31. ^ Cheney, David M. "Nouakchott (Diocese) [Catholic-Hierarchy]". www.catholic-hierarchy.org. Retrieved 19 November 2016.
  32. ^ "Mauritanie Football - Classement D1". www.mauritaniefootball.com (in French). Retrieved 20 November 2016.
  33. ^ "Twinnings and Agreements With Cities". ¡Madrid!. Retrieved 19 November 2016.
  34. ^ "List of Gansu's Sister Cities by 2012". gansu.chinadaily.com.cn. Retrieved 18 November 2016.
  35. ^ "Amman's Relations with Other Cities". Municipality of Greater Annam. Archived from the original on 2 January 2008. Retrieved 19 November 2016.

Further reading

See also: Bibliography of the history of Nouakchott
  • Armelle Choplin et Riccardo Ciavolella, 2008. " Marges de la ville en marge du politique ? Logiques d’exclusion, de dépendance et d’autonomie à Nouakchott (Mauritanie) », Autrepart, n°45. (in French)
  • Choplin A., 2006. Fabriquer des villes-capitales entre monde arabe et Afrique noire: Nouakchott (Mauritanie) et Khartoum (Soudan), étude comparée. Université Paris 1, 535 p. (in French)
  • Choplin A., 2006. Le foncier urbain en Afrique: entre informel et rationnel, l’exemple de Nouakchott, Mauritanie, Les annales de géographie, n°647, pp. 69–91. (in French)
  • Anne-Marie Frérot, Nouakchott, du puits nomade à la ville des pétroliers. Risques et représentations, Maghreb-Machrek, n°190, c. December 2006 – 2007. (in French)
  • Philippe Tanguy, « L'urbanisation irrégulière à Nouakchott: 1960-2000 », Insaniyat, n°22, October - December 2003, (vol. VII, 4). (in French)
  • Diagana I., 1993. Croissance urbaine et dynamique spatiale à Nouakchott, Thèse doct.: géographie: Lyon II, 314 p. (in French)
  • Pitte J.-R., 1977. Nouakchott, capitale de la Mauritanie. Paris : Univ. de Paris-Sorbonne, p. 200. (in French)
  • Mohamed Salem Ideidbi, Mauritanie : la Richesse d'une nation, Nouakchott, al-Manar, 2011.

External links

Arafat, Mauritania

Arafat is a suburb of Nouakchott and urban commune in western Mauritania. It is the capital of Nouakchott-Sud Region and has a population of 102,169.

Dar-Naim

Dar-Naim is a suburb of Nouakchott and urban commune in western Mauritania. It is the capital of Nouakchott-Nord Region and has a population of 61,089.

El Mina, Mauritania

El Mina is a suburb of Nouakchott and urban commune in western Mauritania. It has a population of 95,011.El Mina has a bad reputation in Mauritania. It is considered one of the poorest parts of the city and is known for its prostitution. It is mainly inhabited by the descendants of slaves. The UN Special Rapporteur on contemporary forms of racism, racial discrimination, xenophobia and related intolerance visited El Mina in 2008.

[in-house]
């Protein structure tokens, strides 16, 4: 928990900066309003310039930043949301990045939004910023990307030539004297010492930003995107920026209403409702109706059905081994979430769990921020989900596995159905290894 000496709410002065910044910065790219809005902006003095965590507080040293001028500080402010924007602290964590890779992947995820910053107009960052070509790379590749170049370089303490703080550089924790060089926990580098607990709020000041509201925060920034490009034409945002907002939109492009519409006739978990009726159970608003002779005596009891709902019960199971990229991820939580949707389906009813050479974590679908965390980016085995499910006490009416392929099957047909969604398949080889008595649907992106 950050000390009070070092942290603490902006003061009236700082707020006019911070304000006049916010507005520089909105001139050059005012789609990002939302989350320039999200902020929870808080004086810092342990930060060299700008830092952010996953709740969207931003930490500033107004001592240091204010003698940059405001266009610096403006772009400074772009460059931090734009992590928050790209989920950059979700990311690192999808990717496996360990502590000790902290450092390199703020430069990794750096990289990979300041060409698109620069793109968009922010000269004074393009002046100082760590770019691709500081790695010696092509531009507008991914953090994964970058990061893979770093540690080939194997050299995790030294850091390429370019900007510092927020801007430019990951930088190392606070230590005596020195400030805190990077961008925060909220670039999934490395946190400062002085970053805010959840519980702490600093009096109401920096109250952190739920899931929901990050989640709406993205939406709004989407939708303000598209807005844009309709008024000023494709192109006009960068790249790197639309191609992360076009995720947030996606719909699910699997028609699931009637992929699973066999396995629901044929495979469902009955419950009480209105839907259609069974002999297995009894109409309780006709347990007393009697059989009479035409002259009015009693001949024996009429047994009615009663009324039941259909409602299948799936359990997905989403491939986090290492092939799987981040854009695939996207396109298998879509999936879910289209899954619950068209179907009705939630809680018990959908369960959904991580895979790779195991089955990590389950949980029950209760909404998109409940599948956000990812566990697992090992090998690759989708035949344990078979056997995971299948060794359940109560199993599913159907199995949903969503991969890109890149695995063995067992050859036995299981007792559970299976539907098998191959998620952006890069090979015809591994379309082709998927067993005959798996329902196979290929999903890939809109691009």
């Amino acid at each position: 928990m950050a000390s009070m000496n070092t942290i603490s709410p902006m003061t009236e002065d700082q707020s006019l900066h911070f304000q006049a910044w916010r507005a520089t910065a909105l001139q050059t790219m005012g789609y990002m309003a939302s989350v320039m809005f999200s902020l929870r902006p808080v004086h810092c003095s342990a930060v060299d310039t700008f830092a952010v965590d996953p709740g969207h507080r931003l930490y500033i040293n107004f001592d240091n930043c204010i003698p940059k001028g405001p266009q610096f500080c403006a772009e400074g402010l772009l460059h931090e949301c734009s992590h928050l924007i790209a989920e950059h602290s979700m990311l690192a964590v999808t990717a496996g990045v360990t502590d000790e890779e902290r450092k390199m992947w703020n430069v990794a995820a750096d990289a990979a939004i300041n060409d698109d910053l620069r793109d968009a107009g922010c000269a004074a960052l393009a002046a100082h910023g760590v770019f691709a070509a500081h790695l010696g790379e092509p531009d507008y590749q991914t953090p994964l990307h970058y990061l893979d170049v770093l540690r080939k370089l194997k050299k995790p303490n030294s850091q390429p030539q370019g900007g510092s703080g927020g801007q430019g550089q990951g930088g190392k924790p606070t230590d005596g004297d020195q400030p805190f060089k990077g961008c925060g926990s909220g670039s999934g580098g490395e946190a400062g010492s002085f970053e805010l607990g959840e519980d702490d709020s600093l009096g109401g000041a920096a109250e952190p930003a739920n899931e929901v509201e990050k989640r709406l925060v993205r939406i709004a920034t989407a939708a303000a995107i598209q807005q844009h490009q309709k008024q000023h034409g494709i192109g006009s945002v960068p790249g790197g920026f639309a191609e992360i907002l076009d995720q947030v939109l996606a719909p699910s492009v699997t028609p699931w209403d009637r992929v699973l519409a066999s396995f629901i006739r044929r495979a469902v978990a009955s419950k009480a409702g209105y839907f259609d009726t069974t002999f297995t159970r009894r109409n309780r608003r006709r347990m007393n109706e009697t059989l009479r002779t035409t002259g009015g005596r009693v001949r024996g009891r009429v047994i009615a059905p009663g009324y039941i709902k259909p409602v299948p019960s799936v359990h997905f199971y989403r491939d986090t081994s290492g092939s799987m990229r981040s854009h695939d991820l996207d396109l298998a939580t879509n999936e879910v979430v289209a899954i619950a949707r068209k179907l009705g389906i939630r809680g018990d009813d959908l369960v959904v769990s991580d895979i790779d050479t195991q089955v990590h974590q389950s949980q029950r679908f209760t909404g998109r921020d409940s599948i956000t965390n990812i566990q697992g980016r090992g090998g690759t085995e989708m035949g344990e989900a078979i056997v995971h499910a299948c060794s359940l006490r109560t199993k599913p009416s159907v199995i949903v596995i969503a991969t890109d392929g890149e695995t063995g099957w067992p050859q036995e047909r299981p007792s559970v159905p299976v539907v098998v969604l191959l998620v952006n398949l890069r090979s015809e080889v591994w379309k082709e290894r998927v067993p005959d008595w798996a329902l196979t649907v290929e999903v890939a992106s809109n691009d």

Ismail Ould Cheikh Ahmed

Ismaïl Ould Cheikh Ahmed (Arabic: إسماعيل ولد الشيخ أحمد‎; born c. 1960 in Nouakchott) is a Mauritanian diplomat and politician. He served as a United Nations Special Envoy for Yemen from 25 April 2015. to February 2018.Prior to that posting, Ahmed served as United Nations Special Representative for the United Nations Mission for Ebola Emergency Response (UNMEER).Prior to that appointment of 11 December 2014, Ahmed was the Deputy Special Representative and Deputy Head of the United Nations Support Mission in Libya (UNSMIL).

Israel–Mauritania relations

Israel and Mauritania relations refers to the historic and current bilateral relationship between Israel and Mauritania. In 1999, Mauritania became the third member of the Arab League to recognize Israel as a sovereign state. The two countries established full diplomatic relations in October 1999. However, as a response to the Gaza War (2008–09), relations were frozen since 2009.

Ksar, Mauritania

Ksar, Mauritania is a suburb of Nouakchott and urban commune in western Mauritania. It has a population of 43,531.

Ligue 1 Mauritania

Super D1 is the top division of the Football Federation of the Islamic Republic of Mauritania. It was created in 1976.

List of Mauritanian records in athletics